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Homework Help: Series convergence proof

  1. Oct 12, 2009 #1
    1. The problem statement, all variables and given/known data
    Assume that the series(an) is convergent and that an >= 0 for all n in N. Prove that the series((a^2)n) converges.

    2. Relevant equations

    3. The attempt at a solution

    Alright, this is what I've got so far:
    Assume that the series of an is convergent and that an>=0 for all n in N. In order for the series to be convergent, that would mean that the sequence (an) converges to 0. By definition of convergence, that would mean for epsilon greater than 0, there exists an N in N so that for n>=N:
    |an|<epsilon and furthermore:

    This is where I get stuck... am I allowed to just multiply through by an to show that

    And since series of (an) converges, and e is a constant, that would mean that series(epsilon*an) also converges, and by the comparison test that would mean that:
    series((a^2)n) converges as well.

    I don't know if what I'm doing is right, if it isn't then any tips would be great!
  2. jcsd
  3. Oct 12, 2009 #2
    why must [itex]a_n[/itex] converge to 0?

    consider the sequence [itex]a_n=\{1,2,3,4,5,5,5,5,5,5,5,5,5,5,5,..........\}[/itex]. here you have [itex]a_n \geq 0[/itex] and it converges to [itex]5 \neq 0[/itex]

    i think your sort of on the right track though.
    im not very good at sequences so i would wait for someone else's opinion but surely you could say that since [itex]a_n[/itex] converges, [itex] \exists N_0 \in \mathbb{N}[/itex] such that [itex]\forall n \geq N_0[/itex] we have [itex]-\epsilon < a_n < \epsilon[/itex]
    now multiply through by [itex]a_n[/itex]
    getting [itex]-\epsilon a_n < (a_n)^2 < \epsilon a_n[/itex]
    now the sequence [itex]-\epsilon a_n[/itex] will be bounded as follows from the convergence of [itex]a_n[/itex]:
    [itex]-\epsilon ( -\epsilon) < -\epsilon a_n < -\epsilon (\epsilon)[/itex]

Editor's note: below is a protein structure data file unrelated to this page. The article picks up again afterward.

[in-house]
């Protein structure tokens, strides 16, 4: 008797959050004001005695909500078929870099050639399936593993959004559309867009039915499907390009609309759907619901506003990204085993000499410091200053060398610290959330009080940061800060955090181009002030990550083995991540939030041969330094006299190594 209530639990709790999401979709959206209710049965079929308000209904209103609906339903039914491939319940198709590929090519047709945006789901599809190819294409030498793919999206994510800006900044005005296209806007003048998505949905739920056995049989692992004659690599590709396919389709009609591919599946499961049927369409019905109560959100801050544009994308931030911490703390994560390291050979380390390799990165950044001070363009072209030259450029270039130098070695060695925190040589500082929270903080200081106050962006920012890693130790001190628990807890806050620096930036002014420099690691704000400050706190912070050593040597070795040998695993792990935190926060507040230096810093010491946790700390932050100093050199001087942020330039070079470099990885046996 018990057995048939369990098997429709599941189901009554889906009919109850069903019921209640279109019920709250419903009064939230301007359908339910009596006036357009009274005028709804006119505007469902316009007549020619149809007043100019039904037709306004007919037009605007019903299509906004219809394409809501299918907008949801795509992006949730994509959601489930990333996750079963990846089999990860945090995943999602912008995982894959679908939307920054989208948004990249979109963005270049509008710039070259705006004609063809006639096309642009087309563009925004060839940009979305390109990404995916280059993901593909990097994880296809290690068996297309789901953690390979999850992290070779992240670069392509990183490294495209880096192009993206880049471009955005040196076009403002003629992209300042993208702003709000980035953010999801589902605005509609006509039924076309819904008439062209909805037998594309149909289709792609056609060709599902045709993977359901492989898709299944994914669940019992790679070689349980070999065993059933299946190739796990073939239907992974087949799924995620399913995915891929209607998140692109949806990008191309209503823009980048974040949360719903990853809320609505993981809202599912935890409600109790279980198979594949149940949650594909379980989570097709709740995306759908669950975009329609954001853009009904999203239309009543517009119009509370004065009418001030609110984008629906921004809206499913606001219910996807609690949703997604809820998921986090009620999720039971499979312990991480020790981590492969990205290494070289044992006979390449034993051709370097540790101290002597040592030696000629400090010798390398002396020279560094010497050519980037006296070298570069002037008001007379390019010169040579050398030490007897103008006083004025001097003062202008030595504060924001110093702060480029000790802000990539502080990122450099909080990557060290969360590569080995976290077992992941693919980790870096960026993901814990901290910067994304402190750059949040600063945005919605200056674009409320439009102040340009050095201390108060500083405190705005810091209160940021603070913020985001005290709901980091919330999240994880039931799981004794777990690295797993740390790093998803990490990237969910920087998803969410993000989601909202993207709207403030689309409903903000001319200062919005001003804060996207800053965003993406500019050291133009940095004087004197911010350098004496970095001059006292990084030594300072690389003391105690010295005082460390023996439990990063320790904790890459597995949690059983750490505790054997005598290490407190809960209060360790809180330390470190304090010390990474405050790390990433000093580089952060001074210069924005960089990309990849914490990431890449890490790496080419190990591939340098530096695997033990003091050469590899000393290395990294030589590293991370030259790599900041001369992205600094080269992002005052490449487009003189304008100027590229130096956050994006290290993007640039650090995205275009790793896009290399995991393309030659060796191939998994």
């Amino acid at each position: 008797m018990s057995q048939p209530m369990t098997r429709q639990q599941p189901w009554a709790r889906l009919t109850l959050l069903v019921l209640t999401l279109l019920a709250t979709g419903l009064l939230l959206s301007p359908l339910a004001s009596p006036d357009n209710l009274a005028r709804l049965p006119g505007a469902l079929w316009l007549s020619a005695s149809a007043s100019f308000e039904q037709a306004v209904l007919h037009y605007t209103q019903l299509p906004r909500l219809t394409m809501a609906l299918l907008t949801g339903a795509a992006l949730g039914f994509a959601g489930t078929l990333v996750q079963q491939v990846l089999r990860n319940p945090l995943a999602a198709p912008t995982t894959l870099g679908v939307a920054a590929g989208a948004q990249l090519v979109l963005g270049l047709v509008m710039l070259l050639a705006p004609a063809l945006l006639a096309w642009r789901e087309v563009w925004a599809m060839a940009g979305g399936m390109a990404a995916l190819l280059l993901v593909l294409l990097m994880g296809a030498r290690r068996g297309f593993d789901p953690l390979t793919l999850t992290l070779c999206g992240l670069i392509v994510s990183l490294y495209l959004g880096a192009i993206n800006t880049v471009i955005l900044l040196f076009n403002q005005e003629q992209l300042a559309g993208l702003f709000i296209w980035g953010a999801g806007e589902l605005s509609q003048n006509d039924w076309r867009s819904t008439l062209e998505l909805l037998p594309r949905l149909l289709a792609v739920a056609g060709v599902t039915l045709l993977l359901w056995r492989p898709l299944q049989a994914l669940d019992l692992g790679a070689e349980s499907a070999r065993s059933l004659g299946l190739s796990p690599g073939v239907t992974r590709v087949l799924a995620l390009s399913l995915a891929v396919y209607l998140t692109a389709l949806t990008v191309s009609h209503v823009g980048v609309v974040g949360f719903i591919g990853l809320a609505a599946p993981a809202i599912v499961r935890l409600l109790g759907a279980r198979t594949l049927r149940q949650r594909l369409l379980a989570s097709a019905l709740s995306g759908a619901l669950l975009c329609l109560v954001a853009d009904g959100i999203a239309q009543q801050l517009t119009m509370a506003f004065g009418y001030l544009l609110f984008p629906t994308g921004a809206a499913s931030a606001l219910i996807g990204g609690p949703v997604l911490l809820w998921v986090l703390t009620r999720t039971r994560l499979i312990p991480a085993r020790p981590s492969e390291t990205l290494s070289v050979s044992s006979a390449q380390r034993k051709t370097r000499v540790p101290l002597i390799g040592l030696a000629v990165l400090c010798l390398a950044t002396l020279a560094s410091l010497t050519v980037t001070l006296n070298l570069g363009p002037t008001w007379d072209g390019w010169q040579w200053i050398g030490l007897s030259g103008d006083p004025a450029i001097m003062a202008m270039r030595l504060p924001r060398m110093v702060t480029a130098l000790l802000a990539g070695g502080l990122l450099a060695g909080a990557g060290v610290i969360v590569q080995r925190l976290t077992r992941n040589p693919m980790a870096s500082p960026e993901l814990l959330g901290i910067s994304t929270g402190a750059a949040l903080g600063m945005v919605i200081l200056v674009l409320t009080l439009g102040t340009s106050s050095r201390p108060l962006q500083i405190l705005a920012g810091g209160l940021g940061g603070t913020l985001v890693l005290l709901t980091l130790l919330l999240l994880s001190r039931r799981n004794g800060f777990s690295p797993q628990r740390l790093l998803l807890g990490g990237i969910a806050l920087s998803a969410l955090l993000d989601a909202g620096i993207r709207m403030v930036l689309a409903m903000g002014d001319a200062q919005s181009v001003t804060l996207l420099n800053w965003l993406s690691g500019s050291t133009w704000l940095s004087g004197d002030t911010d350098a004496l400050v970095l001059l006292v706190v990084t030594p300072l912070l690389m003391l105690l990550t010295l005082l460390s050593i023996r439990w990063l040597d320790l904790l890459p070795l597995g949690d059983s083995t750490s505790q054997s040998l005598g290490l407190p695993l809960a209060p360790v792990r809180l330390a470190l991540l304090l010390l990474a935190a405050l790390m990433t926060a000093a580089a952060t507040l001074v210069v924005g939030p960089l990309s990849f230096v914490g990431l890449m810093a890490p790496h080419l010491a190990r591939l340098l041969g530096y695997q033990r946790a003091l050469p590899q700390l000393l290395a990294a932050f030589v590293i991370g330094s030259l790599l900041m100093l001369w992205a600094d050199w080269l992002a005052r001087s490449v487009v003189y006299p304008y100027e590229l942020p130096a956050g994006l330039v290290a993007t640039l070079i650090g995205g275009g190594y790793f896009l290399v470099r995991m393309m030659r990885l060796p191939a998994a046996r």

and similarly for the sequence [itex]\epsilon a_n[/itex]:
    [itex]\epsilon (-\epsilon) < \epsilon a_n < \epsilon(\epsilon)[/itex]
    so [itex](a_n)^2[/itex] is bounded between
    [itex]-\epsilon(-\epsilon) < (a_n)^2 < \epsilon( \epsilon) \Rightarrow \epsilon^2 < (a_n)^2 < \epsilon^2[/itex]
    then by the sandwich theorem [itex]a_n[/itex] converges.

    however, as i said, im not very good at analysis so this could be completely wrong but its my shot at the answer. wait for someone better to give their 2 cents....
  4. Oct 12, 2009 #3


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    Since you know a_n->0 since the series a_n converges, then there is an N such that |a_n|<1 for all n>N. That means |a_n|^2<|a_n|. Think comparison test.
  5. Oct 12, 2009 #4
    so basically what you did was the same as me but you assumed that epsilon was less than or equal to 1, but you still multiplied through by a_n? If that's the case, then I understand, if not, please correct me where I'm wrong...
  6. Oct 12, 2009 #5
    but i do understand for all values between 0 and 1, the square of that value is less than the original value, would it be better to just explain that rather than multiplying through by a_n?
  7. Oct 12, 2009 #6


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    You can do it either way, sure. Showing |a_n|^2<e|a_n| also shows |a_n|^2 converges. Just seemed nicer to pick e=1.
  8. Oct 12, 2009 #7
    alright, thanks so much for your help!!
  9. Oct 12, 2009 #8
    why does this ahve to converge to 0?
  10. Oct 12, 2009 #9
  11. Oct 12, 2009 #10
    Looking at your example, saying that an converges to 5 would mean that the series of an, would be increasing by 5 each time. The only way for the series to approach a number is if the values of an you keep adding on get smaller and smaller, and eventually approach zero, that way the sum can approach a specific number. Meaning if an doesn't approach zero that means that the sum of an diverges, because it would be unbounded.
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